October 29, 1994
Dressed in my usual Wicked Witch of the West costume with my boyfriend Joe dressed as Zorro, we opened our doors (well, actually his door; it was his house) and welcomed guests to our Halloween party. Dressing up in costume was a must. It was Halloween after all, the most fabulous holiday ever. (Ok, not including Thanksgiving, where you get to eat, eat and eat and not have to buy anyone a present.) The house was full, the food was endless and the drinks were flowing when out of the blue, Joe called me over, walked me up a few stairs and gathered everyone else around us. I thought for sure a Great. Big. Huge. Chocolate. Cake. with 29 (yes, it was actually my 29th birthday, not a celebration of..) candles was somewhere in my near future and that everyone, at any minute, was going to breakout with the Happy Birthday song in three part harmony. Rather, what happened next took my breath away. Little did I know then, but something he asked me (and it is not what you think) has cross my mind many times since as I try to figure out this world around me. Yes, that was the night he proposed to me. It was wonderful and beautiful. We married in January and welcomed our first child, Brennen, into the world in June.
Fast forward to October 21, 2012
18 years later…
So, what was that question that has popped into my head so many times since it was first asked?? It went something like this … “Lisa, (while pointing to everyone gathered and watching) are all your friends here?” I looked out at all the guests at our party and my voice said “yes” but my head said “no.” Thank goodness this was one time that I didn’t say something out loud followed by “Did I just say that out loud??” And it isn’t what you think. My head said “no” not because Joe neglected to call and personally invite all my favorite peeps, it was “no” because at that time in my life I had no peeps. My best-est friend in the whole-wide-world was not only 2000 miles away, but we hadn’t spoken in years, many years. She pissed me off for some reason or another and, for lack of better words, I “un-friended” her before the word was even a word. The other “friends” I had in my life consisted of co-workers and a few acquaintances I had met along the way. At that time in my life my walls were thick and my walls were high. There were very few (okay, there was no one) that made it over the top to get close enough to my heart. I don’t know when it started or how it happened, but I was a full-fledge masonry; building walls so strong, so solid, so high, that no one was able to climb over or break through.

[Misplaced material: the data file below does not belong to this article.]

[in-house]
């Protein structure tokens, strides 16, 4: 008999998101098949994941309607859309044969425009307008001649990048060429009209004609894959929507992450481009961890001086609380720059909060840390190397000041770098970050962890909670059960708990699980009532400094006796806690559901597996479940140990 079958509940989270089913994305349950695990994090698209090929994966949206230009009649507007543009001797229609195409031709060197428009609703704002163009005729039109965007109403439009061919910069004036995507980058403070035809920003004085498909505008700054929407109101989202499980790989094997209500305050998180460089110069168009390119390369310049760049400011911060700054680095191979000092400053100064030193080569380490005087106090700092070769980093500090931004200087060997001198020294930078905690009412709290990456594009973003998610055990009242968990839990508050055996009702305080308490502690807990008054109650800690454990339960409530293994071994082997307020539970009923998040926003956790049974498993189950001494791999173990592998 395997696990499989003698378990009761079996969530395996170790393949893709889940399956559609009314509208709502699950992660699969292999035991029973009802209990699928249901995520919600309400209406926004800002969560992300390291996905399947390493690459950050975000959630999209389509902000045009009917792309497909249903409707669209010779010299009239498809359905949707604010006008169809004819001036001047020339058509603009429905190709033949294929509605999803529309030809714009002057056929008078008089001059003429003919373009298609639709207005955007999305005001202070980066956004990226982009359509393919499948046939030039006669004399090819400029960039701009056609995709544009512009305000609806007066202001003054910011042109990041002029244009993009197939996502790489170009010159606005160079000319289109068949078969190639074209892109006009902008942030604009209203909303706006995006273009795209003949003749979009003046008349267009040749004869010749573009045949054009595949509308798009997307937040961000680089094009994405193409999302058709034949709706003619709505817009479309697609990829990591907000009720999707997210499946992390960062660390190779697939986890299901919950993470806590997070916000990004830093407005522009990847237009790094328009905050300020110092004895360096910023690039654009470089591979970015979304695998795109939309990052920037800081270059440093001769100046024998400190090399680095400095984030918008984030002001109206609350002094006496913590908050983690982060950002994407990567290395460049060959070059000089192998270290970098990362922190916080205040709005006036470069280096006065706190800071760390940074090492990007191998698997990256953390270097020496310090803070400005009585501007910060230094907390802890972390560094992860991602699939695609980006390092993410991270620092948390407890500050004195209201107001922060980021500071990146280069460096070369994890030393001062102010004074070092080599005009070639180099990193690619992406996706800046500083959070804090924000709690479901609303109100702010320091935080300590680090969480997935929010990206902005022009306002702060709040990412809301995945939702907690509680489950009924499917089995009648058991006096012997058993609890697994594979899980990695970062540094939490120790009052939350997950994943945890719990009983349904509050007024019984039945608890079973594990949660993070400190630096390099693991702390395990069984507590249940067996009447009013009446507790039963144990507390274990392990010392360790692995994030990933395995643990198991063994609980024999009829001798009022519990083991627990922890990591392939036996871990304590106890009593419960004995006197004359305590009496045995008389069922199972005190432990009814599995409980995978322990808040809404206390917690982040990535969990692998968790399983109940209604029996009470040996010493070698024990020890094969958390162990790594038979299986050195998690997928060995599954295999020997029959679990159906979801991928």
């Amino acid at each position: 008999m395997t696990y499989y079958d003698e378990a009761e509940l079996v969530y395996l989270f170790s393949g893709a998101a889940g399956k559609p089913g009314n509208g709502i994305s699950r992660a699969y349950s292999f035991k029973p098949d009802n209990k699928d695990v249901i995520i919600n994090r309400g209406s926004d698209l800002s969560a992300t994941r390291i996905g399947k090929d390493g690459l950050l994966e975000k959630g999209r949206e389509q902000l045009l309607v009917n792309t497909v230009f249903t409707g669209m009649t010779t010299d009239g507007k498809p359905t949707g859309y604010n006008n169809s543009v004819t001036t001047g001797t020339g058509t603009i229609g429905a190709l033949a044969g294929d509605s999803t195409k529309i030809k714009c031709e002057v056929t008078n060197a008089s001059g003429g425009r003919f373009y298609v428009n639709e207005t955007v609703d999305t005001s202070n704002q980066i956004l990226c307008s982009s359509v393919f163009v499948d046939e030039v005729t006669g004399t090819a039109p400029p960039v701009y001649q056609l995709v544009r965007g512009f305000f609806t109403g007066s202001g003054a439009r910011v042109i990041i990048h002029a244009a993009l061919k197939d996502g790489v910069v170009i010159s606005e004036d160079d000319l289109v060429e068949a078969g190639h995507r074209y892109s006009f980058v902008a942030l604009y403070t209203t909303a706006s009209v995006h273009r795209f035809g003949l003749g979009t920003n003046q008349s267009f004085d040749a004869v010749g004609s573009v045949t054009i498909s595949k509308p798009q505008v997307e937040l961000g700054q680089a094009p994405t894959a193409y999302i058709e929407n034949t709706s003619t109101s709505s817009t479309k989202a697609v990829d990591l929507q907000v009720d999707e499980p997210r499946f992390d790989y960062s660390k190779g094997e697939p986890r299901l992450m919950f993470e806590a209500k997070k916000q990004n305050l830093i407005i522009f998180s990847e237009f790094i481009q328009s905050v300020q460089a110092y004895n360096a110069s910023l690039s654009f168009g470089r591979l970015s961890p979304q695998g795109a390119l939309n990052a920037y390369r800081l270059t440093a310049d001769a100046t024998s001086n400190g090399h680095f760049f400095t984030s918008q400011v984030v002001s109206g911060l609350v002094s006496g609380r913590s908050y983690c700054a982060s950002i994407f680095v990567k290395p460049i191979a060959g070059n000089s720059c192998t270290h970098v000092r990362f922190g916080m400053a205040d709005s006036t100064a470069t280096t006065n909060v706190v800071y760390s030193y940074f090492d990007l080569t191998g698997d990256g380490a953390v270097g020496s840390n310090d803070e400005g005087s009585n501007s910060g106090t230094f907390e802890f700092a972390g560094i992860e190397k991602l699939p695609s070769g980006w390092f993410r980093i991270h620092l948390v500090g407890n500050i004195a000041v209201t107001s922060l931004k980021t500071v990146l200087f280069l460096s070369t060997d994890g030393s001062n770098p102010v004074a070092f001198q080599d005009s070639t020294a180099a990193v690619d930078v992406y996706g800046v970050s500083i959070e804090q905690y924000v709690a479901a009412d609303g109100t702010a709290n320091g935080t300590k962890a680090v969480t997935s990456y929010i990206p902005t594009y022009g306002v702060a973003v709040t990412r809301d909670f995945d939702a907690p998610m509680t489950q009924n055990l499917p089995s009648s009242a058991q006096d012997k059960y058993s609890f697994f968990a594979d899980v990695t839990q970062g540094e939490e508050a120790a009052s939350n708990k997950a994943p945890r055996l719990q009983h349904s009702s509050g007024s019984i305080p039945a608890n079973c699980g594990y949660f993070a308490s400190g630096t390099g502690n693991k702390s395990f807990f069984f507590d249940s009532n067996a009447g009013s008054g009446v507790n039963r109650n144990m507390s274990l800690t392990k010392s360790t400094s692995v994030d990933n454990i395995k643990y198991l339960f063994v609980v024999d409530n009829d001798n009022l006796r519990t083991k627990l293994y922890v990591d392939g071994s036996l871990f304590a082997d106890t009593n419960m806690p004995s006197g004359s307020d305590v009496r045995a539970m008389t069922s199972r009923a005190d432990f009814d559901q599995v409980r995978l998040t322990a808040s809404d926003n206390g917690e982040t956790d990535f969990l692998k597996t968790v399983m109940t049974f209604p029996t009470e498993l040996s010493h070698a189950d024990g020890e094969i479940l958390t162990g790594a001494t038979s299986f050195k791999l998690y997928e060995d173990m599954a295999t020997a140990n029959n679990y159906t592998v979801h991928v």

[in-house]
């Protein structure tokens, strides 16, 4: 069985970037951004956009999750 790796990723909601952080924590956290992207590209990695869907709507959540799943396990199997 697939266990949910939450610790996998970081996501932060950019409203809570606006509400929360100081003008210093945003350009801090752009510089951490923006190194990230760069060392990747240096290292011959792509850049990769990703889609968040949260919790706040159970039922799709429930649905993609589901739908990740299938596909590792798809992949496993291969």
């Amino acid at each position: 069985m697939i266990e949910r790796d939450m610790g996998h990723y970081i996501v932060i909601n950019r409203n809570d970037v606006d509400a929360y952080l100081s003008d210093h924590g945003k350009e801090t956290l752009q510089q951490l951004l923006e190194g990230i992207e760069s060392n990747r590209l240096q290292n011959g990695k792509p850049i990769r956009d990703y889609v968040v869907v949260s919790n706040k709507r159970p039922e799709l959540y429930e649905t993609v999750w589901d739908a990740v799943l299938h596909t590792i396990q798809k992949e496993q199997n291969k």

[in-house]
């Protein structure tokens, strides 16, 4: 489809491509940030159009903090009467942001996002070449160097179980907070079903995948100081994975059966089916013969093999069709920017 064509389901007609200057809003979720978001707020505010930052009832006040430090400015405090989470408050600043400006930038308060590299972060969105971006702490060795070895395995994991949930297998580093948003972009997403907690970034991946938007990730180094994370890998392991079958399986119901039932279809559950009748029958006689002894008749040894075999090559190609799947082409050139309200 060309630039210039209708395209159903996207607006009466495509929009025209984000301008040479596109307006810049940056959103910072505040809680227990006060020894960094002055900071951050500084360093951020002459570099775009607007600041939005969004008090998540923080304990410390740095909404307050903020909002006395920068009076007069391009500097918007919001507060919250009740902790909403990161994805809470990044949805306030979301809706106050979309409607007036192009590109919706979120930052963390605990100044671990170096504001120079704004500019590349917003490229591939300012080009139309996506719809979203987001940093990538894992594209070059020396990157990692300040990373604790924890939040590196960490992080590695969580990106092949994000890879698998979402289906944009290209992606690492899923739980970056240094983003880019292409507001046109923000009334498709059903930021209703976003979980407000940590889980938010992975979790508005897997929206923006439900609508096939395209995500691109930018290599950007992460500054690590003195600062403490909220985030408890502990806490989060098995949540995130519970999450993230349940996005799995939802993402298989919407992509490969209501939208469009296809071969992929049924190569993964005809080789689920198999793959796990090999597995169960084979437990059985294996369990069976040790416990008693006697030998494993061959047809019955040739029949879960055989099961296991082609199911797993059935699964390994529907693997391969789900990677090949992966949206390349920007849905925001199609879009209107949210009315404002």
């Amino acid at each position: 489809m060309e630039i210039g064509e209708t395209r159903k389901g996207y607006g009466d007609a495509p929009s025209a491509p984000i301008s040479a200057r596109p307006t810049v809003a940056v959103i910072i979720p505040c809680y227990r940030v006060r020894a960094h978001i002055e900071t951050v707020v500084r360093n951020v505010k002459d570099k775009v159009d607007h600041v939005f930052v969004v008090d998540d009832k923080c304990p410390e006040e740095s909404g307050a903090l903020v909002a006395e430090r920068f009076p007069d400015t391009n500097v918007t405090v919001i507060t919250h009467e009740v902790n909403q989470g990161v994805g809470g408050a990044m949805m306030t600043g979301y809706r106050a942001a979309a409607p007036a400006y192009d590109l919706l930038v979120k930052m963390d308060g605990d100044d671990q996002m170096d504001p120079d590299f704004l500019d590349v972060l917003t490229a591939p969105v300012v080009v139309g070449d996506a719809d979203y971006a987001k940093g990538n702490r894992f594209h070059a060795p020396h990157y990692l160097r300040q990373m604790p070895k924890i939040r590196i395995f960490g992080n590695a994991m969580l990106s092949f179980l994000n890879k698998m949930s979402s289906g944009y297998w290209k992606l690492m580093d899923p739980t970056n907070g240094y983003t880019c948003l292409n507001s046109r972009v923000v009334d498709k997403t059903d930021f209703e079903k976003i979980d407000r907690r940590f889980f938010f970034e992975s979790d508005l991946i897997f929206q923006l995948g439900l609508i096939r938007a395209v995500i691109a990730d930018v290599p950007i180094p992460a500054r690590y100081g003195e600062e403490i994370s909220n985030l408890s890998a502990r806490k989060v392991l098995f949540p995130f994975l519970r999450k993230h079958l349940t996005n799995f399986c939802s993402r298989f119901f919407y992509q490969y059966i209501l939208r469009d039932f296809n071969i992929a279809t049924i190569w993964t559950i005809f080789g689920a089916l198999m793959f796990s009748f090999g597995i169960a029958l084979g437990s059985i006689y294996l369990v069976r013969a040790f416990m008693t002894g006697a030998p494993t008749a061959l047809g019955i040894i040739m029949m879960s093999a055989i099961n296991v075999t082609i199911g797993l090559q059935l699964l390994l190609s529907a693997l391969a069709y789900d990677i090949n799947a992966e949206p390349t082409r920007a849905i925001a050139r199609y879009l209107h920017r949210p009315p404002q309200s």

Rewind - October 2009
Joe’s battle with cancer came to an end on October 7, 2009. The six months prior to that (from diagnosis to his final breath) were days filled with anxiety and fear and became a time in my life when “the walls came tumbling down.” I had barely enough strength to get through my days let alone have the strength to keep filling in the cracks and holes of my walls that were tumbling down around me. In stepped friends I didn’t even know I had. All the people I had kept at arms length were upon me like a warm safe hug and like that blanket you reach for in the middle of the night when you leave the window open and the coolness starts to become too much. They took over my life at a time when I couldn’t. They got my children from point A to point B. They cooked and delivered breakfast, lunch and dinner. They helped plan funeral and celebration of life arrangements. At work, they took over my job and did what needed to be done when I couldn’t do it. Because of them, I was able to continue to go to Logan’s baseball games and Brennen’s football games with a smile on my face. The friends I didn’t know I had, because of the walls I had built around me, stepped in and took away all of the everyday things that I couldn’t do so that I could focus on holding on to what was left of my family, tight. To this day, there are no words to express my gratitude to those that were there for me despite the fact that I had always kept them at a distance.